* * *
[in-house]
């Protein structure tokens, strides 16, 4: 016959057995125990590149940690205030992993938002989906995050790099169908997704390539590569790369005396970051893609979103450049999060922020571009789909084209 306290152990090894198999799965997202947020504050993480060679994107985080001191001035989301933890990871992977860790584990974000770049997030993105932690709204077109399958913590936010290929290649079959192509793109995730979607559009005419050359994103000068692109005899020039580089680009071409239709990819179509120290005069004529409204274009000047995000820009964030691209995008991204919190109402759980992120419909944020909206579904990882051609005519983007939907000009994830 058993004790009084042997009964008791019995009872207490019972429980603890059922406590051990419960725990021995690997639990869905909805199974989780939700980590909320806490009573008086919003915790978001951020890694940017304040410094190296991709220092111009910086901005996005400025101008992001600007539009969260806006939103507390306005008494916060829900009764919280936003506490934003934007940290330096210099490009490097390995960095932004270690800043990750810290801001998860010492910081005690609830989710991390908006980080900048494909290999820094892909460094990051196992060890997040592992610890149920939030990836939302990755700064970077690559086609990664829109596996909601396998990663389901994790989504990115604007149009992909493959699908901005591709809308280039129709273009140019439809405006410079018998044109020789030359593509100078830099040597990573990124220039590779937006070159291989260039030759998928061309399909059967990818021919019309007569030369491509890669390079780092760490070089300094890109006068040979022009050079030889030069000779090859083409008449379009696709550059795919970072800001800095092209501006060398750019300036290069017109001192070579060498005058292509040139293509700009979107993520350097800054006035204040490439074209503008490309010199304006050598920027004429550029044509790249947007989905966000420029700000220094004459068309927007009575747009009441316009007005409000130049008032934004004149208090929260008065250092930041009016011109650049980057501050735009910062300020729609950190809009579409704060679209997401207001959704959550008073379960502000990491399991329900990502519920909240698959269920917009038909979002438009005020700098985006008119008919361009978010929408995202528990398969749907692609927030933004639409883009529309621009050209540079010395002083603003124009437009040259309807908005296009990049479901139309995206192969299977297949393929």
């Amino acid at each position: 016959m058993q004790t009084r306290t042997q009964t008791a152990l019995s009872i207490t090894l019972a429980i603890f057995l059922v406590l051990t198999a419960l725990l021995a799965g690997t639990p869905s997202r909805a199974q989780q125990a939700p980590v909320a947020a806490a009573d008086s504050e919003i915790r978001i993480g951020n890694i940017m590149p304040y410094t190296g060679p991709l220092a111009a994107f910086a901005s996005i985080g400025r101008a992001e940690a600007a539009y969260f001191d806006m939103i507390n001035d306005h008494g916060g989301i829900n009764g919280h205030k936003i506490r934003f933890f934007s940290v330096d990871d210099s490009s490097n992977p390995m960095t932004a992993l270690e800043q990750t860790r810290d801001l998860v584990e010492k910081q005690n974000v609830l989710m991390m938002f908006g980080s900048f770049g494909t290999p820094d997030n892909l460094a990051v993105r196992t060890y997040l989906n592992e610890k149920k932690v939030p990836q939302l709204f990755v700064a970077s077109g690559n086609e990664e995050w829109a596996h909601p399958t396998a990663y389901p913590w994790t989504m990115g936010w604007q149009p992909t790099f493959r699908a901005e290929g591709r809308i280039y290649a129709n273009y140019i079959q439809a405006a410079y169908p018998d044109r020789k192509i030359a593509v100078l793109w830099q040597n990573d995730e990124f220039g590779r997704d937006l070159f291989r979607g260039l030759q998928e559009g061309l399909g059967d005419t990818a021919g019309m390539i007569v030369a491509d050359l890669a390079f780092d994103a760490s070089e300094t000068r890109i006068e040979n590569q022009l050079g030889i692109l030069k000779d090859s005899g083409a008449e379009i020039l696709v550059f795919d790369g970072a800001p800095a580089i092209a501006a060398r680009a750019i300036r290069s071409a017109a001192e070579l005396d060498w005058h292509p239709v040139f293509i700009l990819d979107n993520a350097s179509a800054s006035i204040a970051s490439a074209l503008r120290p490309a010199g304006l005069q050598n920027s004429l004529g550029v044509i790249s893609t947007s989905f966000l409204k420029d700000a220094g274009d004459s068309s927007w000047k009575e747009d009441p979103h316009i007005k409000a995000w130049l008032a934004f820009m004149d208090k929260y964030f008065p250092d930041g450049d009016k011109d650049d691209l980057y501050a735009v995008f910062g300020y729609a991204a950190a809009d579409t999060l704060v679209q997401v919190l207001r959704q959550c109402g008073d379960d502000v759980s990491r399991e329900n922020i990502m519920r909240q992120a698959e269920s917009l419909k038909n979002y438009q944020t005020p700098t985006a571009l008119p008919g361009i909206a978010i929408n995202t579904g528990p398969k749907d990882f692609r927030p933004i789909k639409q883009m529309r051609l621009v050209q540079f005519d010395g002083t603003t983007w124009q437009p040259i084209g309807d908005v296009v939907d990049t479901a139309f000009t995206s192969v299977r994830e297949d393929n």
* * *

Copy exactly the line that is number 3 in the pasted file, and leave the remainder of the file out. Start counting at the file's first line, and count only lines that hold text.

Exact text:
């Amino acid at each position: 016959m058993q004790t009084r306290t042997q009964t008791a152990l019995s009872i207490t090894l019972a429980i603890f057995l059922v406590l051990t198999a419960l725990l021995a799965g690997t639990p869905s997202r909805a199974q989780q125990a939700p980590v909320a947020a806490a009573d008086s504050e919003i915790r978001i993480g951020n890694i940017m590149p304040y410094t190296g060679p991709l220092a111009a994107f910086a901005s996005i985080g400025r101008a992001e940690a600007a539009y969260f001191d806006m939103i507390n001035d306005h008494g916060g989301i829900n009764g919280h205030k936003i506490r934003f933890f934007s940290v330096d990871d210099s490009s490097n992977p390995m960095t932004a992993l270690e800043q990750t860790r810290d801001l998860v584990e010492k910081q005690n974000v609830l989710m991390m938002f908006g980080s900048f770049g494909t290999p820094d997030n892909l460094a990051v993105r196992t060890y997040l989906n592992e610890k149920k932690v939030p990836q939302l709204f990755v700064a970077s077109g690559n086609e990664e995050w829109a596996h909601p399958t396998a990663y389901p913590w994790t989504m990115g936010w604007q149009p992909t790099f493959r699908a901005e290929g591709r809308i280039y290649a129709n273009y140019i079959q439809a405006a410079y169908p018998d044109r020789k192509i030359a593509v100078l793109w830099q040597n990573d995730e990124f220039g590779r997704d937006l070159f291989r979607g260039l030759q998928e559009g061309l399909g059967d005419t990818a021919g019309m390539i007569v030369a491509d050359l890669a390079f780092d994103a760490s070089e300094t000068r890109i006068e040979n590569q022009l050079g030889i692109l030069k000779d090859s005899g083409a008449e379009i020039l696709v550059f795919d790369g970072a800001p800095a580089i092209a501006a060398r680009a750019i300036r290069s071409a017109a001192e070579l005396d060498w005058h292509p239709v040139f293509i700009l990819d979107n993520a350097s179509a800054s006035i204040a970051s490439a074209l503008r120290p490309a010199g304006l005069q050598n920027s004429l004529g550029v044509i790249s893609t947007s989905f966000l409204k420029d700000a220094g274009d004459s068309s927007w000047k009575e747009d009441p979103h316009i007005k409000a995000w130049l008032a934004f820009m004149d208090k929260y964030f008065p250092d930041g450049d009016k011109d650049d691209l980057y501050a735009v995008f910062g300020y729609a991204a950190a809009d579409t999060l704060v679209q997401v919190l207001r959704q959550c109402g008073d379960d502000v759980s990491r399991e329900n922020i990502m519920r909240q992120a698959e269920s917009l419909k038909n979002y438009q944020t005020p700098t985006a571009l008119p008919g361009i909206a978010i929408n995202t579904g528990p398969k749907d990882f692609r927030p933004i789909k639409q883009m529309r051609l621009v050209q540079f005519d010395g002083t603003t983007w124009q437009p040259i084209g309807d908005v296009v939907d990049t479901a139309f000009t995206s192969v299977r994830e297949d393929n």